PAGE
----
Though it's the second most abundant element in the universe, helium is hard to come by on Earth. In the United States, a long-held "strategic reserve" of helium is being eliminated, with all but 2,900 tons of the gas slated to be sold by 2015.
In 2006, approximately 170 million cubic meters of helium were extracted from natural gas or withdrawn from helium reserves worldwide. That gas was used for everything from cooling the superconducting magnets inside MRI machines, to inflating party balloons. But a worldwide shortage of helium has prices on the rise. Some party goods stores are even limiting sales of balloons due to the shortage.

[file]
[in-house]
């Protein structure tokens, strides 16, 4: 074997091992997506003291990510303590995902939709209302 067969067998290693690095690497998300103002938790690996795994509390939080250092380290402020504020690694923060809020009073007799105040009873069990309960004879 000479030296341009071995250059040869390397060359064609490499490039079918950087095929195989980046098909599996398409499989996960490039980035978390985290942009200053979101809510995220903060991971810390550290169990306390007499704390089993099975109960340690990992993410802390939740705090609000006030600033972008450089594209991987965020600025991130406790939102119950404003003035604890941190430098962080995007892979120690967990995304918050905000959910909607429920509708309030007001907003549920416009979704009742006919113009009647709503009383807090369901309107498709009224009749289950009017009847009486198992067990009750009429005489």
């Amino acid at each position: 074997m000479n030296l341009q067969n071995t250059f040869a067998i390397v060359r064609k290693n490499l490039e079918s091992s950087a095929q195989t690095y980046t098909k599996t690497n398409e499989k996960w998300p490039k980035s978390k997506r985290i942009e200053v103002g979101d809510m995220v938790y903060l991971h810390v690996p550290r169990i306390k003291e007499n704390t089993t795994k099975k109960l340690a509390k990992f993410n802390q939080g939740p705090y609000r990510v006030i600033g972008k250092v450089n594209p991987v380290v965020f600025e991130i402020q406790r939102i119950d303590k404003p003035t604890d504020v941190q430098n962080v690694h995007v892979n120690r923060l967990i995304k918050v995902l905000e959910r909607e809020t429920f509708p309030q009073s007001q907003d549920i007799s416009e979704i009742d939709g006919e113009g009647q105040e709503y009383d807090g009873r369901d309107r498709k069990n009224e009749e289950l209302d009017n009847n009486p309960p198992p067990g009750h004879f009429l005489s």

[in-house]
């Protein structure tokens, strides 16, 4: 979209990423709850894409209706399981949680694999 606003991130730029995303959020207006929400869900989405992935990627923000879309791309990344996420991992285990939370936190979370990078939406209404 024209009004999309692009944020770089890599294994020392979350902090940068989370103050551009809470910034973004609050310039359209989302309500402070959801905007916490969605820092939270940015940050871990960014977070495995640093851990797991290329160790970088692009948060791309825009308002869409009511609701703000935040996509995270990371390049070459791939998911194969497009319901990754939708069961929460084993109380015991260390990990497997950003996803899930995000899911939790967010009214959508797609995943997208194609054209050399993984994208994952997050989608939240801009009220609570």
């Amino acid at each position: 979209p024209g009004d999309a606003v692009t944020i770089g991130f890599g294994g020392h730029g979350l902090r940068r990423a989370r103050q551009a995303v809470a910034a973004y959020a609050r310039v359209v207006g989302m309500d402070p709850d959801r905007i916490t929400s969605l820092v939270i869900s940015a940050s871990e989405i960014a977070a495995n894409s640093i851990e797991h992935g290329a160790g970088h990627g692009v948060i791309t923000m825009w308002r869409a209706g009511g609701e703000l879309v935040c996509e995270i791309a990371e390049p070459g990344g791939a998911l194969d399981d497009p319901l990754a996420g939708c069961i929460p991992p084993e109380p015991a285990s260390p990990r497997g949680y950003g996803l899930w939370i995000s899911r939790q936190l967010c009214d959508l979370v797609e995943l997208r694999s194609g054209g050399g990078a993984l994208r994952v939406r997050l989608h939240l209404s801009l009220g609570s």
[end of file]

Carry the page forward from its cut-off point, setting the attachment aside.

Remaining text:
Purified helium is mostly extracted from natural gas — it makes up about 7 percent of natural gas extracted from the ground. Only a few plants worldwide perform the fractional distillation processes needed to separate the helium from other gases and purify it, but worldwide demand continues to grow. Several helium production plants are currently shut down for maintenance. Equipment failures and bad weather have hampered others.
Phil Kornbluth, executive vice president, Matheson Tri-Gas Global Helium, Basking Ridge, N.J.